"They served the rum in paper flagons, a chunk of ice and a violent slug of rum to each one."
The Rum Diary is a brief chunk of consciousness. The rum turns violent, as short, crowded scenes and an impending loss of control build the tension of the climax. While some may criticize this book for what it is not, I think the novel should be read for it's watery, liquid prose and it's unique approach to conventional structure.
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am 28. November 1998
Hunter Thompson arrives in San Juan Puerto Rico as a thirty-something journalist on an english-language newspaper rapidly heading for the skids.
For fans of Thompson, this is a pre-drug dive into the nascent miasma of gonzo. A must-add to the collection. For anyone who wants to get the feel of a neo-colonial society on the brink of waterfront hotels and land barons, this book hits the spot.
From the moment he staggers out of a New York City bar and takes the cab to the airport, Paul Kemp fuels his post-adolescent lusts with cheap rum, disdainful detachment and occasional guilt. Taking cast-off apartments, cast-off assignments, and finally a cast-off beauty, Kemp reels from pillar to post. Moonlighting writing promotional materials for a piggish land developer, Kemp experiences more guilt than as moonlit lover of the abused Chenault. Watching the raging paper owner's paranoid descent into bankruptcy, shady mafia financing and death is but a sidelight. As he goes down, Lotterman's ravings about his "drunks, bums perverts thieves and wineheads" presages Thompson's classic socially scabrous syllogisms. Moberg the reporter coming in drunk and pissing on the teletype machine might be the only lighthearted moment.
The real action takes place in the musty tropical poured-concrete bunkers forming the hidey-holes for the lost souls of fellow expat writers. Feel the humidity drip from the slump-block as the hung-over stare follows a centipede's progress. The book echoes the grey early-morning sadness at the end of "Fear and Loathing", where the liquor's all gone, the final abuse committed, and the piper waits for payment at the door.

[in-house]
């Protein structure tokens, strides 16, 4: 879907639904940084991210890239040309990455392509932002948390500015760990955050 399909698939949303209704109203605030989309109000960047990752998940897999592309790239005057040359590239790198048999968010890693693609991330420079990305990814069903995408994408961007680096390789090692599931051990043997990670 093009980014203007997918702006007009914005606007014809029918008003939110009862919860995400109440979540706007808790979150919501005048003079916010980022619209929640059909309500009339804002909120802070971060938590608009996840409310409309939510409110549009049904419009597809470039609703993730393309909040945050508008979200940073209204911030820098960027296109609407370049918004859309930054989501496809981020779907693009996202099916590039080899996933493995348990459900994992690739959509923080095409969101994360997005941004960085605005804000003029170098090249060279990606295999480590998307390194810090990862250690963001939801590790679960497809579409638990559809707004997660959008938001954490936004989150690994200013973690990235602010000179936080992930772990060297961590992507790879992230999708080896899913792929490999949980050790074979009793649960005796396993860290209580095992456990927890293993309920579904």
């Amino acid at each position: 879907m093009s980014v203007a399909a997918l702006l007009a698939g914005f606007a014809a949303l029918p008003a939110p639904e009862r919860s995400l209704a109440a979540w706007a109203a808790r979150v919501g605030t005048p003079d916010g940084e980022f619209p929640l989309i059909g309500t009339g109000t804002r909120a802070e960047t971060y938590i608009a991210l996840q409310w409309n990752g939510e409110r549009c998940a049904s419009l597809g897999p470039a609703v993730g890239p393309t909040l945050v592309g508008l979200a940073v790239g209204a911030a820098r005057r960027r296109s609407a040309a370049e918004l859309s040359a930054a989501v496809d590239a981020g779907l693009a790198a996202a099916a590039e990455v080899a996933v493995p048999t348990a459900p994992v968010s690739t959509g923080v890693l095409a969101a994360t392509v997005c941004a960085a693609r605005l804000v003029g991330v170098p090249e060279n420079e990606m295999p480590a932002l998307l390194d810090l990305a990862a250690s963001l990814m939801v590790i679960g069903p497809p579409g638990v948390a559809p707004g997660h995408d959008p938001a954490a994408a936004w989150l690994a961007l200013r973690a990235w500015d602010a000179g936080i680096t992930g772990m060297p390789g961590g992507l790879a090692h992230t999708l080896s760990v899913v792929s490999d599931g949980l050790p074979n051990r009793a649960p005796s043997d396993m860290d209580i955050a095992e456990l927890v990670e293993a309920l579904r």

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am 11. November 2001
More or less all books of HST have an autobiographical background. In The rum diary he describes the part of his life he spent in Puerto Rico. He lay in the sun, worked a bit for the Daily News but spend most of his time getting drunk. But this did not infect the quality of the book. Hst tells a story about humans. Nothing spectacular happens, you do not find any artificial characters, no one dies but it will be the hardest challenge for you to put the book aside.
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We've all been rooting for Thompson to finish what he has called his "failed novel." It's not really a failure, but it does have flaws. The characters are pretty one-dimensional caricatures, based loosely on a bunch of real-life ink-stained wretches (it wasn't hard to spot William Kennedy's ghost). There doesn't seem to be any plot to the thing, just a series of mildly rattling incidents amongst some filthy scribes (well, STOP the presses for THAT one, Jack), nothing like the sort of Truly Alarming Thing that pops up every paragraph in the Vegas or campaign books. Thompson does demonstrate a keen, clear eye for color and description. But the narrative (and dialogue) are hokey and contrived, much like one of those newspaper films out of the 1930s. The endless scenes in the bar are tiresome. Still, any Thompson is better than no Thompson. It was overall a pleasant read. This was a breath of fresh air compared to Better Than Sex, possibly his worst work ever. Thompson ought to move to an island for his next book, rather than continue to soak up the clammy, cynical clime of Aspen.
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am 2. November 1999
It seems that a book, well bound, was placed at my door one morning and as I live in an apartment, I was rather intrigued that someone hopefully someone of great interest to me, had done this as a fine comment on the person they assumed me to be. Problem was anonymity. I had a run in with the fellow below me and due to my revelling and cvolume of music and companions, he grew angry and came up to see me. I knew what the knowing knock meant so I let the door swing open like the way a dress of satin might glide during a waltz. The neighbor viewed me and did not enter only pointed down below. I knew precisely what he meant, such was my acuity. I slung the door shut and turned the volume up to show him my disdain, afterall it was only a tuesday and we are all food for worms, lads and yes lassies, no tv show irony intended conciously. SO I did read an excerpt in the New Yorker magazine and as soon as I can get my hands on the funds I will buy the book, maybe find it remaindered somewhere. The book on my doorstep? Oh it was some romantic trash. Godspeed.